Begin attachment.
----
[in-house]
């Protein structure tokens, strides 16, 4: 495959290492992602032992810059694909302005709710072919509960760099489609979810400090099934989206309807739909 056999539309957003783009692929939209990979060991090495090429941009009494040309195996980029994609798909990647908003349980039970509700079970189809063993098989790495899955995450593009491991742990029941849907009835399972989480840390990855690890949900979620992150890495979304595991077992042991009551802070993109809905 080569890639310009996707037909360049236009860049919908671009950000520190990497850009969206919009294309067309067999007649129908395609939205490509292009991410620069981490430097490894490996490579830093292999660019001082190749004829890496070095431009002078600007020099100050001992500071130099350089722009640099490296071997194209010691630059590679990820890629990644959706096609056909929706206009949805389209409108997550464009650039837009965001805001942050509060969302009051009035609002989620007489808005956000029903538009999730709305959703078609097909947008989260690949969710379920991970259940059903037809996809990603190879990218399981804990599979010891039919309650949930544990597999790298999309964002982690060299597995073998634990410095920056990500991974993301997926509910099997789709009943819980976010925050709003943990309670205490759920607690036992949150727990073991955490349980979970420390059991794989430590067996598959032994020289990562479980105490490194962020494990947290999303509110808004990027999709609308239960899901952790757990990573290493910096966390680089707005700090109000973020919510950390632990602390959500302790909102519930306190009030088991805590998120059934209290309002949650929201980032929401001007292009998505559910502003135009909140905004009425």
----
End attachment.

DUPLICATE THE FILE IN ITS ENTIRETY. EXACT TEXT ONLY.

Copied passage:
[in-house]
């Protein structure tokens, strides 16, 4: 495959290492992602032992810059694909302005709710072919509960760099489609979810400090099934989206309807739909 056999539309957003783009692929939209990979060991090495090429941009009494040309195996980029994609798909990647908003349980039970509700079970189809063993098989790495899955995450593009491991742990029941849907009835399972989480840390990855690890949900979620992150890495979304595991077992042991009551802070993109809905 080569890639310009996707037909360049236009860049919908671009950000520190990497850009969206919009294309067309067999007649129908395609939205490509292009991410620069981490430097490894490996490579830093292999660019001082190749004829890496070095431009002078600007020099100050001992500071130099350089722009640099490296071997194209010691630059590679990820890629990644959706096609056909929706206009949805389209409108997550464009650039837009965001805001942050509060969302009051009035609002989620007489808005956000029903538009999730709305959703078609097909947008989260690949969710379920991970259940059903037809996809990603190879990218399981804990599979010891039919309650949930544990597999790298999309964002982690060299597995073998634990410095920056990500991974993301997926509910099997789709009943819980976010925050709003943990309670205490759920607690036992949150727990073991955490349980979970420390059991794989430590067996598959032994020289990562479980105490490194962020494990947290999303509110808004990027999709609308239960899901952790757990990573290493910096966390680089707005700090109000973020919510950390632990602390959500302790909102519930306190009030088991805590998120059934209290309002949650929201980032929401001007292009998505559910502003135009909140905004009425």